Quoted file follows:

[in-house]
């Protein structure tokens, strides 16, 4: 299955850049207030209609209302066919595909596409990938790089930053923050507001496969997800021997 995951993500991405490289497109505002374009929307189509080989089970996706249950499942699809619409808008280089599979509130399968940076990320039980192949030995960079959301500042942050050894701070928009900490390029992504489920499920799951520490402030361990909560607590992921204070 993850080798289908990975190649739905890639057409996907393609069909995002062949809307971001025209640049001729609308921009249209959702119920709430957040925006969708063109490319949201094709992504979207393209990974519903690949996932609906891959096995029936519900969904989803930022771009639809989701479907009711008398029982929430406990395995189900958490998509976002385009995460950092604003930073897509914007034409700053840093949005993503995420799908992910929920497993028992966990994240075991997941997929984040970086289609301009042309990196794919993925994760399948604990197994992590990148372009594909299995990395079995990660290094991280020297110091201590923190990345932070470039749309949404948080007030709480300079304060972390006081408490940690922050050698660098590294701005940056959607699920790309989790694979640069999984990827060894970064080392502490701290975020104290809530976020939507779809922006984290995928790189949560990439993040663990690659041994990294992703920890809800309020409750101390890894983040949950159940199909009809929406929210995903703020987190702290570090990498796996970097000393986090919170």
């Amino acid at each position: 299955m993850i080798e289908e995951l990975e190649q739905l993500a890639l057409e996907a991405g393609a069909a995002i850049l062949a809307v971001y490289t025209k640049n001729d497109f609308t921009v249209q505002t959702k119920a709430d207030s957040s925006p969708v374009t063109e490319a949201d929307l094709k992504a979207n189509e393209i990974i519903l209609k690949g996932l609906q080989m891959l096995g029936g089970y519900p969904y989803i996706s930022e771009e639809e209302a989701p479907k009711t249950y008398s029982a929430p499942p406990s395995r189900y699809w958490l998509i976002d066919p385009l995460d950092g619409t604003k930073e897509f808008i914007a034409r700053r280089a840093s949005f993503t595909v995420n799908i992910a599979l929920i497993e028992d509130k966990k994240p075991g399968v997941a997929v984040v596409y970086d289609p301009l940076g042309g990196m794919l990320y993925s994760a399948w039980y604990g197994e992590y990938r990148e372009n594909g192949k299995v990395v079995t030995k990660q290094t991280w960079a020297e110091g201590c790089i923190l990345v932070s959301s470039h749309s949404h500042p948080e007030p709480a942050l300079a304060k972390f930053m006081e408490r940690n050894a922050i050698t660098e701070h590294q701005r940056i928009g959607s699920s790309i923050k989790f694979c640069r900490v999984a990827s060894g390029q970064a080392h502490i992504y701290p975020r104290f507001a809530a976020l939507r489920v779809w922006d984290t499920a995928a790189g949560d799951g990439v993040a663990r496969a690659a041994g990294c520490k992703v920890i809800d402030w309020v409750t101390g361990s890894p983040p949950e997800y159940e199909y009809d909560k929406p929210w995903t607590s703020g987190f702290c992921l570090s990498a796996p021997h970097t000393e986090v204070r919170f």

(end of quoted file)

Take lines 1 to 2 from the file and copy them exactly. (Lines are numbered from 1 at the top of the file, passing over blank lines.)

[in-house]
């Protein structure tokens, strides 16, 4: 299955850049207030209609209302066919595909596409990938790089930053923050507001496969997800021997 995951993500991405490289497109505002374009929307189509080989089970996706249950499942699809619409808008280089599979509130399968940076990320039980192949030995960079959301500042942050050894701070928009900490390029992504489920499920799951520490402030361990909560607590992921204070 993850080798289908990975190649739905890639057409996907393609069909995002062949809307971001025209640049001729609308921009249209959702119920709430957040925006969708063109490319949201094709992504979207393209990974519903690949996932609906891959096995029936519900969904989803930022771009639809989701479907009711008398029982929430406990395995189900958490998509976002385009995460950092604003930073897509914007034409700053840093949005993503995420799908992910929920497993028992966990994240075991997941997929984040970086289609301009042309990196794919993925994760399948604990197994992590990148372009594909299995990395079995990660290094991280020297110091201590923190990345932070470039749309949404948080007030709480300079304060972390006081408490940690922050050698660098590294701005940056959607699920790309989790694979640069999984990827060894970064080392502490701290975020104290809530976020939507779809922006984290995928790189949560990439993040663990690659041994990294992703920890809800309020409750101390890894983040949950159940199909009809929406929210995903703020987190702290570090990498796996970097000393986090919170």